How Brands Like Domino's Profit From School Lunch

How Brands Like Domino's Profit From School Lunch
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    We hear a lot about school lunches in America and the food itself doesn't
    always get the best reputation. When I think about school lunches
    I think of boiled hamburgers. The cheese was always like plasticy. The staler it was
    the more delicious it was. From Hollywood depictions to real-life memories, the
    school cafeteria is a quintessential part of American culture. But who decides
    what food gets put on the tray? And how come one school serves this on a $1.25 budget
    while another serves this? Why are teachers working at McDonald's for a night?
    And how does a slice of Domino's Pizza meet USDA guidelines Those are all
    loaded questions with complicated answers. But if you really boil it down
    the answer is money. Lots and lots of money.
    Today, the 4.9 billion lunches that get doled out in school cafeterias every year make up a
    multi-billion dollar industry that makes sure millions of kids are fed. It starts
    with federal money. But on its way to cafeterias school districts have to
    order the meals and food giant's grab a big slice of the school lunch pie. But
    before we get to all of this.
    Food fight sweeping school cafeterias. Going from tray.
    Dump it in there.
    To trash.
    Let's go back to the 1800's.
    In 1853, the Children's Aid Society of New York started an informal lunch program
    for its vocational school. But it wasn't until the 1930's that school lunches
    really caught on in the rest of the country. In about the 1890's you see a
    real expansion and the role of schools in the community. They actually
    start to become social institutions and so in addition to basic education,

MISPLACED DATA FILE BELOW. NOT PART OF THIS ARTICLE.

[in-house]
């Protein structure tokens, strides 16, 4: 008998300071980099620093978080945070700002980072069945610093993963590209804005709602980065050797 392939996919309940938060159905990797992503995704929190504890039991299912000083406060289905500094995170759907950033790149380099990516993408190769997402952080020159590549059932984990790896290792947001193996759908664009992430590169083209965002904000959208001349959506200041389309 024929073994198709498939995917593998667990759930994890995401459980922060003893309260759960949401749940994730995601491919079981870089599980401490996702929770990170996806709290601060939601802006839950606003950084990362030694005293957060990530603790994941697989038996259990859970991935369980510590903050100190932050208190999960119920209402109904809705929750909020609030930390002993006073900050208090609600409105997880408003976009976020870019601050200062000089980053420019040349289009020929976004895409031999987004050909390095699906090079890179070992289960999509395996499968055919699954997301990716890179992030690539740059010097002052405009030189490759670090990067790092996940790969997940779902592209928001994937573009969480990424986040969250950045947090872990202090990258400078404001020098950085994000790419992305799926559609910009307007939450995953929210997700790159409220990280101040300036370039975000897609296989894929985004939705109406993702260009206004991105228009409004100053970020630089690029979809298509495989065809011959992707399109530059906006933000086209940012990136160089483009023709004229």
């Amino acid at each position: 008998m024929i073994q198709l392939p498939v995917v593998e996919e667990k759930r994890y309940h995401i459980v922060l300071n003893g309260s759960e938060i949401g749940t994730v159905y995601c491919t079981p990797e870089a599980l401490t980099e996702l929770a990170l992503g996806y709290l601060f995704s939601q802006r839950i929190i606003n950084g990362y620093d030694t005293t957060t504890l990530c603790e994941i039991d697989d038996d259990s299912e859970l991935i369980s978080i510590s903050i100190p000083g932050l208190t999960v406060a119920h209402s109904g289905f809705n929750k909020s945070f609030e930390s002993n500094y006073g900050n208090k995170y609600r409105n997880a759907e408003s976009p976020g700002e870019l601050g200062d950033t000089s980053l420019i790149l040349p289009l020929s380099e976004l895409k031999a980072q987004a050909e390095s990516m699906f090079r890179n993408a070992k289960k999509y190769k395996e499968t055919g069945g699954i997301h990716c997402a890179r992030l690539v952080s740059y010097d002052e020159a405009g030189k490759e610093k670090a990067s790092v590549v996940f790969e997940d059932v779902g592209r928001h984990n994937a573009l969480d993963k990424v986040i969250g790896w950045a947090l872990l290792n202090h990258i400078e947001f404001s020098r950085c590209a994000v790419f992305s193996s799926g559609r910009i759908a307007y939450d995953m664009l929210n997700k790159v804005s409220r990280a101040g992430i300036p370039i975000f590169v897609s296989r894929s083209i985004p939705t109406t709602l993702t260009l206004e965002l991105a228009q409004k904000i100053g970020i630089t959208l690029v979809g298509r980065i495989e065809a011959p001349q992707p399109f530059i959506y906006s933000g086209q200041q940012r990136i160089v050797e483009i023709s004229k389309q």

they're also providing health services. And one of the things that happens when
    you know physicians and nurses start working in schools, they start
    documenting what kinds of cases of things like Malnourishment. In 1935,
    Congress set aside money for school lunch programs. Not everyone in the
    community supported the government's efforts to feed kids during the day.
    Restaurant owners sued school districts for lost business. The courts typically
    cited in favor of the school's right to operate lunch rooms and by 1941, roughly
    6 million kids were eating food provided by the government. That food
    came from products farmers had too much of, like pork, dairy and wheat. A win for
    both schools and farmers. In the 40's, the federal government passes the National
    School Lunch Act and this makes it possible to actually fund the programs
    predominantly with public money.
    National School Lunch programs in thousand of schools for millions of American children.
    By this time, other countries around the world
    had already developed their own school lunch systems. While the U.S. took the
    lead from European countries, there was one thing that made school lunches in
    the U.S. distinctly American, a hint of capitalism. The fundamental basis for
    school lunches was a sort of business models. They often adopted like little
    tokens, like little coins or use like tickets of some sort, that, you know,
    paying kids would buy and then kids who were receiving free lunches would be
    given the ticket. But the idea is that you were exchanging something. There was a transaction.
    Enter the school lunch lobby. Today, you have groups like the
    School Nutrition Association and National School Boards Association
    advocating on behalf of the schools and corporations like Tyson and PepsiCo
    show face at meetings to make sure their products are on school district's minds.
    Meanwhile, groups like the Food Research Action Center and the Center on Budget and Priorities,
    keep a close watch on nutrition.
    Robert Doar worked as a commissioner under Mayor Bloomberg, where he administered food assistance programs
    in New York City. And he's no stranger to the lobbying efforts in the world of government assistance.